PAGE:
The distress thermometer (DT) and the emotion thermometers (ET) are short screening instruments for use in oncological practice. The aim of this study was to provide normative values and to analyze the correlational structure of the ET.
A representative sample of the adult German general population (N = 2437) completed the ET, the PHQ-4, the FACIT-fatigue scale, and the demoralization scale.
The percentages of people above the cutoff (≥ 4) and the mean scores of the five ET scales were as follows: distress: 39.0%, M = 3.15 ± 2.62, anxiety: 12.3%, M = 1.36 ± 1.93, depression: 16.1%, M = 1.65 ± 2.11, anger: 24.5%, M = 2.33 ± 2.16, and need for help: 10.7%, M = 1.18 ± 1.90. Women reported significantly higher levels of burden than men, with effect sizes between 0.07 (anger) and 0.36 (anxiety). All ET dimensions were interrelated (r between 0.44 and 0.69) and significantly correlated with the other scales (r between 0.36 and 0.68).
The normative scores can help qualify assessments of groups of patients. The new four dimensions of the ET provide relevant additional information that is not already covered by the DT.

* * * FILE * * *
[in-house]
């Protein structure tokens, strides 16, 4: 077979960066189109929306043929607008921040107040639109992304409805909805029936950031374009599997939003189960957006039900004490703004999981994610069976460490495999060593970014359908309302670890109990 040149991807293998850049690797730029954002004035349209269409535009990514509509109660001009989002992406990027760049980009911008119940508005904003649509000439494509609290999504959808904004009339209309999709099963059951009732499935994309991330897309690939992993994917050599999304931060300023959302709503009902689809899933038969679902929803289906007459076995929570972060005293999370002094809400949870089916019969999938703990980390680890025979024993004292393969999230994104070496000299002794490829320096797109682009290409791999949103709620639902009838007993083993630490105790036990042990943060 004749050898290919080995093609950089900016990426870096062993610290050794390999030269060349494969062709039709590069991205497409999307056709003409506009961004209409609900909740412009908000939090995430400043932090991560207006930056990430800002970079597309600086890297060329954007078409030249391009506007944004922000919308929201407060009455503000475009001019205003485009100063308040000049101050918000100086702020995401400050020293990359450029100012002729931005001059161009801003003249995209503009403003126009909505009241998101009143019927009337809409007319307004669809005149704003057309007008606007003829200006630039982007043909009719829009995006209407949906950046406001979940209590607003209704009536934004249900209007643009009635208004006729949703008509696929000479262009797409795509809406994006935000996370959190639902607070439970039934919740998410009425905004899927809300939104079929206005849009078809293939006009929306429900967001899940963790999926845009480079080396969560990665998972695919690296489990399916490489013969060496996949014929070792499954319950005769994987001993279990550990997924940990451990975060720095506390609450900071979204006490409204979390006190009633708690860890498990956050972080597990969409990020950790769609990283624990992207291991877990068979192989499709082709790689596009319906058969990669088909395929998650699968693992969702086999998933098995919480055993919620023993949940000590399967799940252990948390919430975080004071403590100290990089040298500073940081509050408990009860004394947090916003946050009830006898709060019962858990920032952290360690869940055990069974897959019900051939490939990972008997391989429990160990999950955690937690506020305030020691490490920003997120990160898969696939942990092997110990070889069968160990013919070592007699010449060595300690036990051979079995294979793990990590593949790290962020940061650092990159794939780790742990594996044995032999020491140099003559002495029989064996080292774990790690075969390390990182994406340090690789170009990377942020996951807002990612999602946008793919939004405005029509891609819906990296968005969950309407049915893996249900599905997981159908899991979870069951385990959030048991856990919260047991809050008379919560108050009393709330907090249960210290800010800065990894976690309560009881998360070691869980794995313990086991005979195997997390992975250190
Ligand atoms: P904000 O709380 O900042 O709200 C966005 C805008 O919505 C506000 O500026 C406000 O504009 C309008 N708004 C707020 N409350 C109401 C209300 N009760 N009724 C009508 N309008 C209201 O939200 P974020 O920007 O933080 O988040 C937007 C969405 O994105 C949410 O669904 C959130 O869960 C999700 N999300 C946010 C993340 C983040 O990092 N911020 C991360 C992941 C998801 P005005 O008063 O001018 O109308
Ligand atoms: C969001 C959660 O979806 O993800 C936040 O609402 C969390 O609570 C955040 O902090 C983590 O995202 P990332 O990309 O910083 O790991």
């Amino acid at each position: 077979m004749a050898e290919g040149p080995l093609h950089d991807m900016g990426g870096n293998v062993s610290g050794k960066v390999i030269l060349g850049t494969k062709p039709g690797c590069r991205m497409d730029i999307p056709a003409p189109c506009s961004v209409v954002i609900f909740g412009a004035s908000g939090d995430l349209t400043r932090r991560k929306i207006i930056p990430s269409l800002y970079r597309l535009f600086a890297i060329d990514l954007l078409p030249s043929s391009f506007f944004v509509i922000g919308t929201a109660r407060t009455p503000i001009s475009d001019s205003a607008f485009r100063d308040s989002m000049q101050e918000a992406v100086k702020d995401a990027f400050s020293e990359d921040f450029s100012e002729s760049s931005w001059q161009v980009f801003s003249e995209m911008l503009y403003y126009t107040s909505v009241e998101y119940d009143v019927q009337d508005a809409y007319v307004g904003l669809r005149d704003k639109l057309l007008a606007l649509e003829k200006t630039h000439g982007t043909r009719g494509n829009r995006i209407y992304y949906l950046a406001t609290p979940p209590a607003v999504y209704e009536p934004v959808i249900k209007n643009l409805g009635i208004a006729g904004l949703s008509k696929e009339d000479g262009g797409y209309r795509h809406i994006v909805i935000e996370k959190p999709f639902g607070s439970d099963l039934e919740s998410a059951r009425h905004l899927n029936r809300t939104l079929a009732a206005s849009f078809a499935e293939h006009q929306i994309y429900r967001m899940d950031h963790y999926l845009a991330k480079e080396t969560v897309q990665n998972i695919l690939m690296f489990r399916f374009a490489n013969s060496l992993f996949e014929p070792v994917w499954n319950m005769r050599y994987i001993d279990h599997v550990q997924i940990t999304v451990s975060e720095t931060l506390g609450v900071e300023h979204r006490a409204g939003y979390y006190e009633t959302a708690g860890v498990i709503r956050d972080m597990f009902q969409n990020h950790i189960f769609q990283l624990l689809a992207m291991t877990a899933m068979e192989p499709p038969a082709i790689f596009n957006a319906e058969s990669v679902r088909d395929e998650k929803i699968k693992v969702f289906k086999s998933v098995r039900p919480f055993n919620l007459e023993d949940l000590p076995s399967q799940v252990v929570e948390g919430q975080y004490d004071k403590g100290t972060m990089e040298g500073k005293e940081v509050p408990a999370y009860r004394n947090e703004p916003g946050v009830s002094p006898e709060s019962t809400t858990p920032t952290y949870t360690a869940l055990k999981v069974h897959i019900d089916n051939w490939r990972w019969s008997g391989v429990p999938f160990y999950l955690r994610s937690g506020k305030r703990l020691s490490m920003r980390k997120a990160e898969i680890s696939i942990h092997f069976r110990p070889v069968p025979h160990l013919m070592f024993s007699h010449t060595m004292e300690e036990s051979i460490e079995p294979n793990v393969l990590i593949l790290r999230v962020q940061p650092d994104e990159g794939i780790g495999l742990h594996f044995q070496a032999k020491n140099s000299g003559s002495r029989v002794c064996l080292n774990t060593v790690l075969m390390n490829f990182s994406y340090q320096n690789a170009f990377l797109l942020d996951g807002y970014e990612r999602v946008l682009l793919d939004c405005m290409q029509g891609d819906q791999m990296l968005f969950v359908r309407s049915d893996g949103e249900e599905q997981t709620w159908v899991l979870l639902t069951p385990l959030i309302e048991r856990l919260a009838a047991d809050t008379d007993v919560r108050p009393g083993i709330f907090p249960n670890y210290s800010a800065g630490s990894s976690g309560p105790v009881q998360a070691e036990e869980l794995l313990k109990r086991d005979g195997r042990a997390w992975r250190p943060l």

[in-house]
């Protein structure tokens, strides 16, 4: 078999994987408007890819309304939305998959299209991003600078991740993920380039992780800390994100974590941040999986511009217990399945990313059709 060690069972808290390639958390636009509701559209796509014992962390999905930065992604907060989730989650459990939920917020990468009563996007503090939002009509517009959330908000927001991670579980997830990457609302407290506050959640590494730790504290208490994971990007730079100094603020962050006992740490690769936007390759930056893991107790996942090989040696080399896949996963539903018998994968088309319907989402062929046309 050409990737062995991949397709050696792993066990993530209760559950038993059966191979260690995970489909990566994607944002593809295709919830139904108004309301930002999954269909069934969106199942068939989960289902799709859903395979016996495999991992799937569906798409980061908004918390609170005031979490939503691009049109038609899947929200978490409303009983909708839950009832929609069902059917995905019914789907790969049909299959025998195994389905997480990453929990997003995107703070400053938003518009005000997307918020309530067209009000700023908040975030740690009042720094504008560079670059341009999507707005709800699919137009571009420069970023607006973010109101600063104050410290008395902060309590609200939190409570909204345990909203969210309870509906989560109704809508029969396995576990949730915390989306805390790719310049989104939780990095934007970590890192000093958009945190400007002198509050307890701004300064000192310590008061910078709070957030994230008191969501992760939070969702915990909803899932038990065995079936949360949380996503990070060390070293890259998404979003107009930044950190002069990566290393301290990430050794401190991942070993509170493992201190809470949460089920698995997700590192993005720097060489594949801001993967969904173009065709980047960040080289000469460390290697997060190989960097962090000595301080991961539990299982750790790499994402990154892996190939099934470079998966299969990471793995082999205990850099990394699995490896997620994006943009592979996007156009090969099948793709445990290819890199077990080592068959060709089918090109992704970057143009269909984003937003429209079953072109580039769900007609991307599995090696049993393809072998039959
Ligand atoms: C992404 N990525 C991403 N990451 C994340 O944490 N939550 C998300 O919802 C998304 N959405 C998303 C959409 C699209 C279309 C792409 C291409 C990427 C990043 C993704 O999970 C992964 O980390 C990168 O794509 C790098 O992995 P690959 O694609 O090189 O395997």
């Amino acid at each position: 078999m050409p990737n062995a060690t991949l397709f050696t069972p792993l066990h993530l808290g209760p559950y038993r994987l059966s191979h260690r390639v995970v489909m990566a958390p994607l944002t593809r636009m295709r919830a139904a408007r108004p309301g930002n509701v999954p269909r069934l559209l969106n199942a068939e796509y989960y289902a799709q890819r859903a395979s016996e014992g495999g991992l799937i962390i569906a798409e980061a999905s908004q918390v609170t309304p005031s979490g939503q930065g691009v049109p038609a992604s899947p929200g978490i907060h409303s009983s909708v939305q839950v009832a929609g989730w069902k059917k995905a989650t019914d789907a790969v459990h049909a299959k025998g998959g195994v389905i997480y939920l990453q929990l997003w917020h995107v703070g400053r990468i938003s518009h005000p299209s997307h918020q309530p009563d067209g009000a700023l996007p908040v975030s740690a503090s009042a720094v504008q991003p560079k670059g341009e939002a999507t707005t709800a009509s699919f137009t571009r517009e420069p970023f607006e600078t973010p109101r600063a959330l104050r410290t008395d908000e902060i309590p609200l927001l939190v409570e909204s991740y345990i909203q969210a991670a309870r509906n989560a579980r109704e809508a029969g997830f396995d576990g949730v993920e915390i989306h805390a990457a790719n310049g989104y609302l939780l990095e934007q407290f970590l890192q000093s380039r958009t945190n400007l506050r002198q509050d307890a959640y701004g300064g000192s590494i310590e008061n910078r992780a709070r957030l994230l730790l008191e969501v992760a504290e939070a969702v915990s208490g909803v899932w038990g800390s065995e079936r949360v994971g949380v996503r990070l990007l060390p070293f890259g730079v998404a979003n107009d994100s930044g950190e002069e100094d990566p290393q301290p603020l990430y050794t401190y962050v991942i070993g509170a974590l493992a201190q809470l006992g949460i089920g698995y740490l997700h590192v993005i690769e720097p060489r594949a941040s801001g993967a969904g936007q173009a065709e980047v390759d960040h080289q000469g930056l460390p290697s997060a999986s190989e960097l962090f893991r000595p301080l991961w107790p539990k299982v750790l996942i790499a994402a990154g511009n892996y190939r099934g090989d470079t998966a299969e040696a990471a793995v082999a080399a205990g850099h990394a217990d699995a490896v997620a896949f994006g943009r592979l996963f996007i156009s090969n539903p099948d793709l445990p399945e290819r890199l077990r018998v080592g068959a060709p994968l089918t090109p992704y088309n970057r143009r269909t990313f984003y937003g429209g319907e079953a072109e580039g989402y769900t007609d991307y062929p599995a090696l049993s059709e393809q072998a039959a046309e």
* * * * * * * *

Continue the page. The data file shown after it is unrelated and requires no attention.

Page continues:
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Conflict of interest
The authors declare that they have no conflict of interest.
The study was approved by the Ethics Committee of the University of Leipzig. All procedures were in accordance with the ethical standards of the national research committee and with the 1964 Helsinki declaration and its later amendments or comparable ethical standards.
Informed consent was obtained from all participants.
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Hinz, A., Mitchell, A.J., Dégi, C.L. et al. Normative values for the distress thermometer (DT) and the emotion thermometers (ET), derived from a German general population sample. Qual Life Res 28, 277–282 (2019). https://doi.org/10.1007/s11136-018-2014-1
- General population
- Normative study